The UNHCR is urging countries across Europe to implement a comprehensive plan to assist those refugees who arrive and to help Syrian refugees find legal ways to reach Europe.

You May Like

Multimedia Social Media Documenting, Not Driving, Hong Kong Protests

Unlike Arab Spring uprisings, pro-democracy protestors in Hong Kong aren't relying on Twitter and Facebook to organize, but social media still plays a role More

Analysis: Occupy Central Not Exactly Hong Kong’s Tiananmen

VOA's former Hong Kong, Beijing correspondent compares and contrasts 1989 Tiananmen Square protest with what is now happening in Hong Kong More

Bambari Hospital a Lone Place of Help in Violence-Plagued CAR

Only establishment still functioning in CAR's second city is main hospital More

This forum has been closed.
Comment Sorting
Comments
     
by: Not Again from: Canada
July 11, 2014 9:45 PM
The problem of the European countries, wrt refugees, is not with the very poor countries in the Balkans, but the total failure of the rich states, like Norway, Sweeden, Denmark, Germany... for not sending their fleets to the Mediterranean sea, off the coast of North Africa, and rescue-ing the tens of thousands of refugees, that leave the coast in precarious boats, many of which sink, causing great loss of life.
The mentioned countries have glowing economies, good housing, good social programs, and rapidly declining populations caused by low birth rates, thus the refugees could improve the population decline in the rich states, a win/win for all. In addition, those mentioned countries are very liberal, of advanced social standards, they are the ones that motivated the refugee welcoming standards and feed the hopes of the refugee/creating the crisis in Southern Europe.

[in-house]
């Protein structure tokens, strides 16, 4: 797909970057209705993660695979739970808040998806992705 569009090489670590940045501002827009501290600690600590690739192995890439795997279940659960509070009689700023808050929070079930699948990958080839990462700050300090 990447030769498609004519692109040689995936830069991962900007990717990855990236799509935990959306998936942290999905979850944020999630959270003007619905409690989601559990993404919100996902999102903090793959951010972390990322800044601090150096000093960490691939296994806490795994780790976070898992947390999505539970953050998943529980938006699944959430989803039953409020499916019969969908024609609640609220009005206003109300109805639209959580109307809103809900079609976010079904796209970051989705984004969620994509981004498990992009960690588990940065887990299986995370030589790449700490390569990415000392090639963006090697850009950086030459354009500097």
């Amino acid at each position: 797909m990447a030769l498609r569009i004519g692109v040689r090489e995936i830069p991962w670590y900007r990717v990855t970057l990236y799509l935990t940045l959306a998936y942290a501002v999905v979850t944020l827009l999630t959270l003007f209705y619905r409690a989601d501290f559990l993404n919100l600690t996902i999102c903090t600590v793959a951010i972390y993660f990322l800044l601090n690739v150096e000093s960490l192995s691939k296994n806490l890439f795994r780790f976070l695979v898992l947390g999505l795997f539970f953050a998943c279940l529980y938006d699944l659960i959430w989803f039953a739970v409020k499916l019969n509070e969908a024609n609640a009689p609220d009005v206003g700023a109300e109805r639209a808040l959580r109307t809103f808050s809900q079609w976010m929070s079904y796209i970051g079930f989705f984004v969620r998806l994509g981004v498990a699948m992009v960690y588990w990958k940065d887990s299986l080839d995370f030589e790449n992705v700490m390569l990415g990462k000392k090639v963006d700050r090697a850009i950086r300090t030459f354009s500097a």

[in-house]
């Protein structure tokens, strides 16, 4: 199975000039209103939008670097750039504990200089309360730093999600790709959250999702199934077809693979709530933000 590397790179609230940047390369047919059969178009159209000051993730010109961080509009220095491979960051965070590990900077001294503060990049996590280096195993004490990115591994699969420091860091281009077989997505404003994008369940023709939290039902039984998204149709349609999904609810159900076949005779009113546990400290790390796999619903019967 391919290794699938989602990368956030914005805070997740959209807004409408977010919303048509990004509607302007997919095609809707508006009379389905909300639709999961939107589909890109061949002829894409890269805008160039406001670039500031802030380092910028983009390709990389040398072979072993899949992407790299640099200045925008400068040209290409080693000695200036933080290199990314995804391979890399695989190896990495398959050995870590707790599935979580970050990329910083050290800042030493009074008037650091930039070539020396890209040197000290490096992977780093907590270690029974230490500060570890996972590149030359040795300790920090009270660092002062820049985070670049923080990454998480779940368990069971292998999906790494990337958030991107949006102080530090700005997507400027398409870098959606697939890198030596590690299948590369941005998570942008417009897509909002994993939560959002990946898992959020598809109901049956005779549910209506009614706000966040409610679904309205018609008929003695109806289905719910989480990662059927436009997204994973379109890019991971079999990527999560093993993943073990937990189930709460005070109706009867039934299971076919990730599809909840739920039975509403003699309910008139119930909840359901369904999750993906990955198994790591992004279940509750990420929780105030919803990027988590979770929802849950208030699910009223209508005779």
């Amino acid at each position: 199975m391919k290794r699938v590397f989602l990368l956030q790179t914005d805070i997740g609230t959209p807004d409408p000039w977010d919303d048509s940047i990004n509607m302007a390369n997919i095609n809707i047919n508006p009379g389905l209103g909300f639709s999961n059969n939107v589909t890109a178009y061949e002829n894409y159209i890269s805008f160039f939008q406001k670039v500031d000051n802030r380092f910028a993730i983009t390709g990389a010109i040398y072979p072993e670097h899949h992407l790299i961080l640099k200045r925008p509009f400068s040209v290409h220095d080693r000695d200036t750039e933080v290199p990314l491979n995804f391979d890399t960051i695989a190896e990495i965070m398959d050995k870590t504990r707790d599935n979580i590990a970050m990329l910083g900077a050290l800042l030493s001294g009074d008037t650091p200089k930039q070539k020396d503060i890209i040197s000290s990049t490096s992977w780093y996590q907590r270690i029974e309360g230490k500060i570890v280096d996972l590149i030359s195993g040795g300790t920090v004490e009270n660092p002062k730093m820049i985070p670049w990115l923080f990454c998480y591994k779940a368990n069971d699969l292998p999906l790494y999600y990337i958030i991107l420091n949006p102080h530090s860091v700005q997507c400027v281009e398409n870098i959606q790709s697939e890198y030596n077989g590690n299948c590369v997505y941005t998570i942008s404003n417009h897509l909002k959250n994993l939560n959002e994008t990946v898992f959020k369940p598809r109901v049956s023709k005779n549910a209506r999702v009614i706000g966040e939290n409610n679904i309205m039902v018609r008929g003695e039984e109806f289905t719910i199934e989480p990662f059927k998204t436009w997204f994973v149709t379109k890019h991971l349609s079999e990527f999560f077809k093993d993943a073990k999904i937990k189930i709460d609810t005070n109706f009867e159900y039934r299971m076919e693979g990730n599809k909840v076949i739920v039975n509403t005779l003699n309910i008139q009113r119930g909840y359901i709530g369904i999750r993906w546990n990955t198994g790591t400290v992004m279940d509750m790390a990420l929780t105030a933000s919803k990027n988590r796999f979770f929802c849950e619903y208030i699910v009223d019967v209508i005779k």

Realistically speaking, most refugees' end target countries are the Nordic countries, they left poverty/violence/lack of futures in their own countries, to persue a better future. Even many of the Balkan citizens are heading for the rich EU countries. So the UN blaming the poor European countries, that can't provide their own people, never mind thousands of refugees, is unsensitive and wrong.
Fix the problem, spare the refugees the ardous trek to the mentioned rich countries by rescuing them and sailing them in comfort to the rich countries, that is the wanted destination of the refugees, and not the poor Balkans.

In Response

by: 1worldnow from: Earth
July 12, 2014 8:41 PM
That's right!!!! Why don't we treat this like a natural disaster!!!!!! If this were a tsunami, then the US Navy, World help organizations, etc and heearts bleeding everywhere would rally together to help the victims of a natural disaster. To begin, I think the word "refugee" needs to be eliminated from the dictionary altogether! When there are families, women, children involved, they should be labelled as "HUMAN BEINGS!!!" There is the popular expression the America is the richest most powerful nation in mankind's history. Though I do feel that way, but anyone who makes that kind of comment about my country doesn't realize that America is great because "Bring me your poor, the tired huddled masses yearning to breathe free...." For every nation that is successful, this should be a requirement! That's right, the Rich may have all the money, but the Poor have the strength and courage to make any nation great!!!!!!!!!